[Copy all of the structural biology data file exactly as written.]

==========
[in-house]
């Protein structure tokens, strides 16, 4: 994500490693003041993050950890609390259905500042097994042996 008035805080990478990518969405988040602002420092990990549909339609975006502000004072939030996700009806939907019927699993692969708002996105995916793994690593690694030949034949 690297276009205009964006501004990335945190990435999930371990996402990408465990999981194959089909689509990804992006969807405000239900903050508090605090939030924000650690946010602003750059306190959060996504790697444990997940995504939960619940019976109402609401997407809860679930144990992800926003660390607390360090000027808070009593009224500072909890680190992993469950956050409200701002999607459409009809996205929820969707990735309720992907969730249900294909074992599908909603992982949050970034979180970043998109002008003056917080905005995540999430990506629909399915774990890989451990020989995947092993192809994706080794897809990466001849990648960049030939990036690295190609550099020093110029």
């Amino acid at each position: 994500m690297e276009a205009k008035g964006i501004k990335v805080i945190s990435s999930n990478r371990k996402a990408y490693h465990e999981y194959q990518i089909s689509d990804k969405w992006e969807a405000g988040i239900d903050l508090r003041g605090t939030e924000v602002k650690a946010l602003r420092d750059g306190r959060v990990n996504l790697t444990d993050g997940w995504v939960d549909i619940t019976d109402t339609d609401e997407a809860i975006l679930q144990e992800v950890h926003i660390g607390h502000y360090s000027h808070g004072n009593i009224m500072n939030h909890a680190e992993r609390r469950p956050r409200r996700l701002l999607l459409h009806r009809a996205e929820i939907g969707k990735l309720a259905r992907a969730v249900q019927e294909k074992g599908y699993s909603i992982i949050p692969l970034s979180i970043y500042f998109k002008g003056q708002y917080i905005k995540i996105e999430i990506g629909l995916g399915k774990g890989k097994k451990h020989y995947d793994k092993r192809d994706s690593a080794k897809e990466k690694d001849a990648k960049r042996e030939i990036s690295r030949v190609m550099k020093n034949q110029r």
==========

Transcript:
[in-house]
């Protein structure tokens, strides 16, 4: 994500490693003041993050950890609390259905500042097994042996 008035805080990478990518969405988040602002420092990990549909339609975006502000004072939030996700009806939907019927699993692969708002996105995916793994690593690694030949034949 690297276009205009964006501004990335945190990435999930371990996402990408465990999981194959089909689509990804992006969807405000239900903050508090605090939030924000650690946010602003750059306190959060996504790697444990997940995504939960619940019976109402609401997407809860679930144990992800926003660390607390360090000027808070009593009224500072909890680190992993469950956050409200701002999607459409009809996205929820969707990735309720992907969730249900294909074992599908909603992982949050970034979180970043998109002008003056917080905005995540999430990506629909399915774990890989451990020989995947092993192809994706080794897809990466001849990648960049030939990036690295190609550099020093110029």
């Amino acid at each position: 994500m690297e276009a205009k008035g964006i501004k990335v805080i945190s990435s999930n990478r371990k996402a990408y490693h465990e999981y194959q990518i089909s689509d990804k969405w992006e969807a405000g988040i239900d903050l508090r003041g605090t939030e924000v602002k650690a946010l602003r420092d750059g306190r959060v990990n996504l790697t444990d993050g997940w995504v939960d549909i619940t019976d109402t339609d609401e997407a809860i975006l679930q144990e992800v950890h926003i660390g607390h502000y360090s000027h808070g004072n009593i009224m500072n939030h909890a680190e992993r609390r469950p956050r409200r996700l701002l999607l459409h009806r009809a996205e929820i939907g969707k990735l309720a259905r992907a969730v249900q019927e294909k074992g599908y699993s909603i992982i949050p692969l970034s979180i970043y500042f998109k002008g003056q708002y917080i905005k995540i996105e999430i990506g629909l995916g399915k774990g890989k097994k451990h020989y995947d793994k092993r192809d994706s690593a080794k897809e990466k690694d001849a990648k960049r042996e030939i990036s690295r030949v190609m550099k020093n034949q110029r």